Women and Leadership: Challenges
What challenges do women leaders face to operate in a male-dominated society?
The business milieu of the 21st century involves a higher degree of cultural and emotional quotients. Women, in general, rank high in such factors, as verified in the news by the increasing role of women in the corporate world. Evans (2010) argues that “women [are] better equipped than ever before to respond to contemporary corporate requirements…in terms of effective leadership” (p. 357) to support the above statement. Hess and Bandhyopadhyay (2010) who conducted research on 507 male and female graduating students from the U.S. and Switzerland conclude and agree that women are concerned about people-related matters, diversity and possess global skills more than men. These are important attributes to compete in the evolving business climate. This is why it is important for women to take up leadership roles in organizations, including in the male-dominated ones, especially when their goals include survival and growth. However, this begs the question: what challenges do women leaders face to operate in a male-dominated organization? This literature review aims to answer this research question and how it has been effectively dealt with by successful women leaders. Women in leadership roles in male-dominated organizations face the fundamental challenge of Gender/Sexual Discrimination. This is conveyed through misinterpretation of women’s effective communication style leading to the glass ceiling effect. Essentially, these challenges arise from office politics and people’s conventional perspectives on the roles of women.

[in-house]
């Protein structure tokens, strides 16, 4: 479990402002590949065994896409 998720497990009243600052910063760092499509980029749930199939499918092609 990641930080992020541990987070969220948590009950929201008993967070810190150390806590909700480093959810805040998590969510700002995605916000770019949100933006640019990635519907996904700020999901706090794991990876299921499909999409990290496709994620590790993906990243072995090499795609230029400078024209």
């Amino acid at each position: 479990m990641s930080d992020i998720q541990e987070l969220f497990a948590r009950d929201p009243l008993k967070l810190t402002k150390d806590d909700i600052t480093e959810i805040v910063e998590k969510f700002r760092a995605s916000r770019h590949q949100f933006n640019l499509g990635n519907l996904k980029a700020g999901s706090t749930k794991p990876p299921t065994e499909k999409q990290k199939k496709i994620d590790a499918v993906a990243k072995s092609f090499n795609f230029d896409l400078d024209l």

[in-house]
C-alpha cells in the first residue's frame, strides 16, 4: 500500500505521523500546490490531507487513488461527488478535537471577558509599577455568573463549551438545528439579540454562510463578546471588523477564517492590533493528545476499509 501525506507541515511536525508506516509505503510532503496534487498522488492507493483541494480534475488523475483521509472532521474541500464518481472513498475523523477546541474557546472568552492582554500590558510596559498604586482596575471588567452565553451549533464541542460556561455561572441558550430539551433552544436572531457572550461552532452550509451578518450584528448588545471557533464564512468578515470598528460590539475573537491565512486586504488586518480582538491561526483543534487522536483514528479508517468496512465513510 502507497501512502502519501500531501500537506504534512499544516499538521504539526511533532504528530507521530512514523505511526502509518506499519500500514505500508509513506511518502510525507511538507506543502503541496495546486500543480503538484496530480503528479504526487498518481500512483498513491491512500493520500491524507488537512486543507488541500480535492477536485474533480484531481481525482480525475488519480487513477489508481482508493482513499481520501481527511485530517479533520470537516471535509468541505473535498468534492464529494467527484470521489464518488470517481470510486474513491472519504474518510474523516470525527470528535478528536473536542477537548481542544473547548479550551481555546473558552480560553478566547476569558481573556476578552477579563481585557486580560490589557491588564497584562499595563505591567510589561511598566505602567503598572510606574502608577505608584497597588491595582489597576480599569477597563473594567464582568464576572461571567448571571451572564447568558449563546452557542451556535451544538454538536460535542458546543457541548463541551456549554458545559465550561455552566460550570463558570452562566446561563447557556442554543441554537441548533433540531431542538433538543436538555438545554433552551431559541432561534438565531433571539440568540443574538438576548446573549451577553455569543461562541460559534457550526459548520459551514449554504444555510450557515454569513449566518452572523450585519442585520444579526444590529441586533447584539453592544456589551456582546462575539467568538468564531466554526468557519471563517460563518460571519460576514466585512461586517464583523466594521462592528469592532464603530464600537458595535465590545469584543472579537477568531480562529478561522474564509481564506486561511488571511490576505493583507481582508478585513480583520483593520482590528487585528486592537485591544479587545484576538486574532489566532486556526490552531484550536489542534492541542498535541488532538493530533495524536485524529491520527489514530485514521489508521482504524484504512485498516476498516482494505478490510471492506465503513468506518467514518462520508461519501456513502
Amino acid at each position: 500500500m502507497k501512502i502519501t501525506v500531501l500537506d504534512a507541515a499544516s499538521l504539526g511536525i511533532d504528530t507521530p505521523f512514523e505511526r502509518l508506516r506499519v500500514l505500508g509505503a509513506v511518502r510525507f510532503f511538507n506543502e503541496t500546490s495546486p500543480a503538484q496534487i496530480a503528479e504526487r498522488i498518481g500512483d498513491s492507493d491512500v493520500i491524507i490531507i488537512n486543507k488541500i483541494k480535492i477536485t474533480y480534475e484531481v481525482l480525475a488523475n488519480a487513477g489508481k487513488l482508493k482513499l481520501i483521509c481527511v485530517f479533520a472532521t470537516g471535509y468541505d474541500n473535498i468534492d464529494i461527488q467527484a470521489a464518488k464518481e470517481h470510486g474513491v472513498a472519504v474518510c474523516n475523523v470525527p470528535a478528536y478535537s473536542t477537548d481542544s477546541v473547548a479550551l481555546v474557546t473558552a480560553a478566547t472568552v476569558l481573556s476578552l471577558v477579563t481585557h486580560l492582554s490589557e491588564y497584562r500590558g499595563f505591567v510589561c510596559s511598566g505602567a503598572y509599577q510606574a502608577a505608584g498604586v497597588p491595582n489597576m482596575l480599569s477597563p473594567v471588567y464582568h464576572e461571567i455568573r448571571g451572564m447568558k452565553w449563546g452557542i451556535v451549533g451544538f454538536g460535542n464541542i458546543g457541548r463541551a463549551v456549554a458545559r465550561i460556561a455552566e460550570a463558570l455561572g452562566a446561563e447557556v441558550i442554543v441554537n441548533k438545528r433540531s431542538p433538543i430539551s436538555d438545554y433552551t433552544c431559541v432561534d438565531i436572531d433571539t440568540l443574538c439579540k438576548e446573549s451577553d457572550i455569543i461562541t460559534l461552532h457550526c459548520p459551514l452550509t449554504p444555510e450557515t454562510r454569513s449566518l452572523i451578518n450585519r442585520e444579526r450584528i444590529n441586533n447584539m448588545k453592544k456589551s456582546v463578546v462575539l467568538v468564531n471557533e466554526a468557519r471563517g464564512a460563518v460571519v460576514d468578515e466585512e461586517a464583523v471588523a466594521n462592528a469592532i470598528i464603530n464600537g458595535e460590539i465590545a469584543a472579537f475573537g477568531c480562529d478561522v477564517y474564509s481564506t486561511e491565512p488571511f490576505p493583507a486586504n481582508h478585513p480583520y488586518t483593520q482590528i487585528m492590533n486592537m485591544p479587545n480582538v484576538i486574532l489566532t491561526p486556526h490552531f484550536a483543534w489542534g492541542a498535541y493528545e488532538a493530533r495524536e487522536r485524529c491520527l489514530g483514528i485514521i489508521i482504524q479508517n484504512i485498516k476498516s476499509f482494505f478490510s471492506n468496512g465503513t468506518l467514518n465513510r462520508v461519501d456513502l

Trigger Factor: Misinterpretation of women’s communication style
A stereotypical perception of women is that they are not as assertive as men. Chrisler and McCreary (2010), researchers and authors of the book, Handbook of Gender Research in Psychology, claim that when a male manager displays assertive communication style, they “[are] perceived as behaving appropriately and displaying leadership” (p. 450), and a female leader who performs in exactly the same manner is “vulnerable to being regarded as unacceptably pushy” (p. 450). Similarly, Powell (2010) who synthesized existing empirical research agrees with Chrisler and McCreary (2010). According to his critique, “confident and assertive women tend to be less influential than confident, assertive men” (p. 106). This particularly important leadership trait that marks the success or failure of corporations is to a great extent viewed negatively. Matlin’s (2008) conviction based on her literature review, consequently, sheds light on this evaluation. According to Matlin (2008), men are more persuaded when women use tentative language such as “I’m not sure” and women employees, on the other hand, are more convinced when women leaders use assertive communication and relatively skeptical if otherwise. This means that, if a woman exhibits strong masculinity, she would not persuade men.